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Guy Delisle’s ‘Hostage’

Cartoonist Imagines Christophe André’s Kidnapping in Chechnya


In the late 1990s, when Chechnya was attempting to break away from Russia, a number of Westerners were kidnapped and held for ransom. Among them was Christophe André, taken from a Médecins Sans Frontières (MSF; also known as Doctors Without Borders) office in the neighboring republic of Ingushetia and held for more than three months. A few years after his kidnapping, he met French Canadian cartoonist Guy Delisle, and in the course of one long afternoon, Delisle recorded André’s incredibly detailed memories of his ordeal.

Fifteen years later, we have Hostage, Delisle’s imagining of André’s captivity. The majority of the book takes place in a single room, with a boarded-up window, a mattress, and a radiator, to which the protagonist is nearly always chained. Delisle uses only two colors in his 432-page book: gray and blue-gray. The book may sound (literally) monotonous, but readers of Delisle’s previous nonfiction works, which include the first-person travelogues Pyongyang, Jerusalem, and Burma Chronicles, know that the cartoonist focuses on small, seemingly prosaic details to build his narrative. Therefore, while Hostage is André’s story, through hundreds of skillfully crafted panels, Delisle effectively makes it his own.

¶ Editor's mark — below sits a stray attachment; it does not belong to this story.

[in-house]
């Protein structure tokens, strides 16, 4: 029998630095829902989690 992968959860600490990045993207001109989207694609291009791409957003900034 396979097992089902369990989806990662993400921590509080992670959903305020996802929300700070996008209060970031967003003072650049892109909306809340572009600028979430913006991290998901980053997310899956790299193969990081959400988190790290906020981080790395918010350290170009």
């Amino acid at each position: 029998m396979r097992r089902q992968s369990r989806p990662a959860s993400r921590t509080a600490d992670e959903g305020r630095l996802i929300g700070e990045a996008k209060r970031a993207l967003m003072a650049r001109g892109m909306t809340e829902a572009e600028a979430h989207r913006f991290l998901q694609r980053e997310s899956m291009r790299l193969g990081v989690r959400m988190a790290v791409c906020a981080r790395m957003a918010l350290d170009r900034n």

During the course of his imprisonment, André has no idea what’s going on in the outside world. Are his bosses at MSF working to free him, or have they given him up for dead? Unlike many of the Chechens’ kidnapping victims of the time, André was rarely treated with violence; he was usually given two meals a day. Yet he was nearly always handcuffed to some immoveable object, making his solitary confinement particularly restrictive. Indeed, handcuffs are so important to the story that Delisle bought a pair and had a friend take “a bunch of pictures of [him] half-naked on the bed or on the floor” so that his drawings of the book’s most frequently drawn scene would be more accurate.

Other people might have quickly lost their minds in this situation, but André is remarkably patient and resilient. He’s a fan of military history, and he spends some of his endless hours reliving famous battles. He also displays a quiet but remarkable courage, as when he learns that his ransom has been set at $1 million. Talking to his NGO bosses on his captors’ cell phone, he insists the price is too high: They shouldn’t pay.

This declaration extends his imprisonment, but it’s in keeping with André’s steady sense of what is right and wrong. As Delisle no doubt intended, his protagonist is an inspiration. Often frightened and indecisive, André nevertheless persists in believing in a world beyond the present, demonstrating the fierce power of hope.



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